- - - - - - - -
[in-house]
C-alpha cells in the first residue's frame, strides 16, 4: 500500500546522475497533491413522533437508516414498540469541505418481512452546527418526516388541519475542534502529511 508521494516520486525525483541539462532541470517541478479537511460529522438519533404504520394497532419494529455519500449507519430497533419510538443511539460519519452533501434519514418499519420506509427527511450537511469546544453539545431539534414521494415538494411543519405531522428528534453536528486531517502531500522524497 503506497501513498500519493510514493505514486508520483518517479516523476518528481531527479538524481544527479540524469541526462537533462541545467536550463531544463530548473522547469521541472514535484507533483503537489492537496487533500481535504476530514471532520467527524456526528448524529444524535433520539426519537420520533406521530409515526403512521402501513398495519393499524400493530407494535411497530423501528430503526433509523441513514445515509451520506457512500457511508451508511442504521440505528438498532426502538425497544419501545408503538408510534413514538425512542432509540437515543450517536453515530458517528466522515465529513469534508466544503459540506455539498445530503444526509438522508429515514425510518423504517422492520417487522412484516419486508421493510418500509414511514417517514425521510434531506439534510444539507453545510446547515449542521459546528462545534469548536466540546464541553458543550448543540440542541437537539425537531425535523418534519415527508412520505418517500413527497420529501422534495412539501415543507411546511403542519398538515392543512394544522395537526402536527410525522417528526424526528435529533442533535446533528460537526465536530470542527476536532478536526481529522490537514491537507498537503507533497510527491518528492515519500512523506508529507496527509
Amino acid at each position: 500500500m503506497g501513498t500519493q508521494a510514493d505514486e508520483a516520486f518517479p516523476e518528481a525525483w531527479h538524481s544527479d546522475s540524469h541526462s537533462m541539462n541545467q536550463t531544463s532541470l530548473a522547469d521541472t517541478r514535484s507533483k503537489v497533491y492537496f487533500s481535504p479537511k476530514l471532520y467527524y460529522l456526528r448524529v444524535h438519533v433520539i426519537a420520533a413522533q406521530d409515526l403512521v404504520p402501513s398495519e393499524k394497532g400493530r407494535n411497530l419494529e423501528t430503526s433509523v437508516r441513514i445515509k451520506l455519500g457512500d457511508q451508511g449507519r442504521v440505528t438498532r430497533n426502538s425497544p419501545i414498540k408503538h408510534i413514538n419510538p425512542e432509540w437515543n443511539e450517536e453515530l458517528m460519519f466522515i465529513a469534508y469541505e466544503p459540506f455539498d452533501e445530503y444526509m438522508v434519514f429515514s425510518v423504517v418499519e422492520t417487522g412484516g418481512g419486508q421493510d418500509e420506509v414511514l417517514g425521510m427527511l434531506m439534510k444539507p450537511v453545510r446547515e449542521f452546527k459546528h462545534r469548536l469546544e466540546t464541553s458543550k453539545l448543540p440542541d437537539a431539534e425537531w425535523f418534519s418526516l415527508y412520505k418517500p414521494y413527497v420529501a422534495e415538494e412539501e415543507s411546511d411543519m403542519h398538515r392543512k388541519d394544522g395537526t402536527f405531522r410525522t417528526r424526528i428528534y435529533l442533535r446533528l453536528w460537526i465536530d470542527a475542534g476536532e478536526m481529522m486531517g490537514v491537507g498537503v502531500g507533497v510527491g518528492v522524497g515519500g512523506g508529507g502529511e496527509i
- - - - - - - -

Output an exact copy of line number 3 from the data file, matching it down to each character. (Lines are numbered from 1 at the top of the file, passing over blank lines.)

Amino acid at each position: 500500500m503506497g501513498t500519493q508521494a510514493d505514486e508520483a516520486f518517479p516523476e518528481a525525483w531527479h538524481s544527479d546522475s540524469h541526462s537533462m541539462n541545467q536550463t531544463s532541470l530548473a522547469d521541472t517541478r514535484s507533483k503537489v497533491y492537496f487533500s481535504p479537511k476530514l471532520y467527524y460529522l456526528r448524529v444524535h438519533v433520539i426519537a420520533a413522533q406521530d409515526l403512521v404504520p402501513s398495519e393499524k394497532g400493530r407494535n411497530l419494529e423501528t430503526s433509523v437508516r441513514i445515509k451520506l455519500g457512500d457511508q451508511g449507519r442504521v440505528t438498532r430497533n426502538s425497544p419501545i414498540k408503538h408510534i413514538n419510538p425512542e432509540w437515543n443511539e450517536e453515530l458517528m460519519f466522515i465529513a469534508y469541505e466544503p459540506f455539498d452533501e445530503y444526509m438522508v434519514f429515514s425510518v423504517v418499519e422492520t417487522g412484516g418481512g419486508q421493510d418500509e420506509v414511514l417517514g425521510m427527511l434531506m439534510k444539507p450537511v453545510r446547515e449542521f452546527k459546528h462545534r469548536l469546544e466540546t464541553s458543550k453539545l448543540p440542541d437537539a431539534e425537531w425535523f418534519s418526516l415527508y412520505k418517500p414521494y413527497v420529501a422534495e415538494e412539501e415543507s411546511d411543519m403542519h398538515r392543512k388541519d394544522g395537526t402536527f405531522r410525522t417528526r424526528i428528534y435529533l442533535r446533528l453536528w460537526i465536530d470542527a475542534g476536532e478536526m481529522m486531517g490537514v491537507g498537503v502531500g507533497v510527491g518528492v522524497g515519500g512523506g508529507g502529511e496527509i